Where did I state I was YEC? I've only stated what most of them currently believe.

however, if you're willfully ignorant, and bring up the same arguments over and over and over trying to ignore contradictory evidence, then we're going to mock you.


Who is ignoring contradictory evidence? Sound slike Molesh wasnt, and his response was fairly recent. Aside from your strawmen, do you actually have anything new to support GIT?
Yellowdart
1 / 5 (1) Jun 10, 2010
So who observed and recorded these dates and times in the Bible?

Right...

Not a reputable source, just as the story of Santa Claus isn't proof of flying reindeer. Seriously, just stop.


And you still miss the point. Despite your deflection, I'll be glad to simplify it, so you can understand. I basically just agreed that Moon Origin, regardless of what it is, has a physical mechanism. In essence, even by the Bible's account, was not created ex nihlo. Therefore, it is not a smoking gun for YEC.

The statement was not over the authenticity, accuracy, or proof of the bible. It is irrelative to the point.

Learn from the fine discourse of discussion that Pink and CSharp have been so kind to give, and maybe youll learn not to be as irrational as most YECs
Yellowdart
1 / 5 (1) Jun 10, 2010
CSharp,

I do want to apologize. The unspecific term of "kid" certainly had me thinking of a child, one who barely understands science, much less anything else at 13. I'm not sure if your background story meant that your thoughts on the subject continued past 13 or if all at the age of 13, you came to such a conclusion.

Either way, after a time, why would you still pick christianity if at gunpoint? Why not agnosticism if this is what you really believe? At gun point is certainly a phrase, but it is one subjected to the idea of a life or death matter.

Sounds like you believe it, you just dont want to accept it. In the least, you are uncommitted to agnosticism and I find that counter productive in either case.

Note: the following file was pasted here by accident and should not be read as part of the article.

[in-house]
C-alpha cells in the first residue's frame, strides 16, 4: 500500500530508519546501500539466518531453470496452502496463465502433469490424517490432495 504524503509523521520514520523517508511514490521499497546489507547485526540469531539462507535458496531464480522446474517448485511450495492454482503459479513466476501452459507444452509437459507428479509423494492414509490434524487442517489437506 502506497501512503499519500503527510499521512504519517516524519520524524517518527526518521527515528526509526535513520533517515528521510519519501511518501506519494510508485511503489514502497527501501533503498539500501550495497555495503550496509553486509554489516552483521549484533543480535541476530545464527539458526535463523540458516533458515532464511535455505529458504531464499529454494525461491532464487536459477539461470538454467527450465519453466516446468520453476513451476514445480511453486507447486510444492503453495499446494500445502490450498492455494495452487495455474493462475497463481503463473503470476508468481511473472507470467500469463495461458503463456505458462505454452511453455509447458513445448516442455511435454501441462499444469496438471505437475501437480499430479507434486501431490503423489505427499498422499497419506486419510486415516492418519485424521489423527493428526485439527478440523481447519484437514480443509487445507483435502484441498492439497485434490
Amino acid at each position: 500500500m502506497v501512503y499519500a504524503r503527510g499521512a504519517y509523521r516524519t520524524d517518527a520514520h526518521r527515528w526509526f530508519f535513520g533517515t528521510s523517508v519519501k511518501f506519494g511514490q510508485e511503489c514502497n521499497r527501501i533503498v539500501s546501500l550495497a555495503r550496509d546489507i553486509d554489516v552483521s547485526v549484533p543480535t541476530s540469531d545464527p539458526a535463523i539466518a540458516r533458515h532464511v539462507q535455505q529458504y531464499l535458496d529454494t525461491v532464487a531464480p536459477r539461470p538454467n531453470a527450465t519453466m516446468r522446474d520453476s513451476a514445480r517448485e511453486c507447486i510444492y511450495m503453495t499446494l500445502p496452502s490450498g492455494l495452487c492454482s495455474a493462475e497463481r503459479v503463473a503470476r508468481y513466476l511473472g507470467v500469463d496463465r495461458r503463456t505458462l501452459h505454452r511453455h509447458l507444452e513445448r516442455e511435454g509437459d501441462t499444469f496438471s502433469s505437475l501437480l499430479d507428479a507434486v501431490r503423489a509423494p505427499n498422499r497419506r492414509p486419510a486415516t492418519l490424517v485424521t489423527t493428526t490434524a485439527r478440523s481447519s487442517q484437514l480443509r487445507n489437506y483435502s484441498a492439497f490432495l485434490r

I've appreciated your responses. If youd like to continue at all, feel free to PM me.
Skeptic_Heretic
not rated yet Jun 10, 2010
Um, 80% plus percent of the world believe in some from of God...what does abundance have to do with any point?
Not accurate. It's about 50% but thanks for you other fine commentary.

We don't have a hypothesis that the moon is a result of two planetary bodies colliding, we have a theory. As so far this theory fits all the known evidence and there are no refuting observations. There are competing theories however they are all more flawed (not as descriptive) as the collision theory. I go off evidence, not supposition based on subjective belief of an intangible engineer.
Yellowdart
1 / 5 (1) Jun 11, 2010
As so far this theory fits all the known evidence and there are no refuting observations.


Willful ignorance? Molesh is an accomplished professor from UA whose expertise is in impact cratering and planetary tectonics...He's done the calcs. Unless you can show where he was wrong, his evidence stands.

Not accurate. It's about 50% but thanks for you other fine commentary


I said "some form of". Over 50% alone in christianity and islam. Considering that 15% are nonreligious, 80% is a solid conservative estimate of those that believe in some form of god.
croghan27
5 / 5 (1) Jun 12, 2010

I said "some form of". Over 50% alone in christianity and islam. Considering that 15% are nonreligious, 80% is a solid conservative estimate of those that believe in some form of god.


Does the difference make a difference - I can perceive no real difference between the actions of materialists and those of 'believers' - maybe a change in justification of the same acts, but 'true believers' as every bit as blood thirsty, nasty, argumentative as are (maybe more) non-believers. (and, in truth, they are involved in good works as well - humanity is not all negative.)

If there is any basis to this God stuff ... God is making no difference in behaviour. Occam's razor works well here ... why bother if it is not going to make a change.
Skeptic_Heretic
not rated yet Jun 12, 2010
The figure for people in the world who believe in a personal god is estimated to be 61%. Christianity being 33% of that and Islam being about 20% more. Hinduism clocking in about 9% and many other religions making up the last 1%.

There are a great many religions that have NO god, ie: Jainism, Buddhism, Spiritism, etc. Your figures are entirely in error.

As for Melosh, link his work. The only Melosh I'm aware of is John Melosh, the Moon Landing Hoax Proponent.
Yellowdart
not rated yet Jun 25, 2010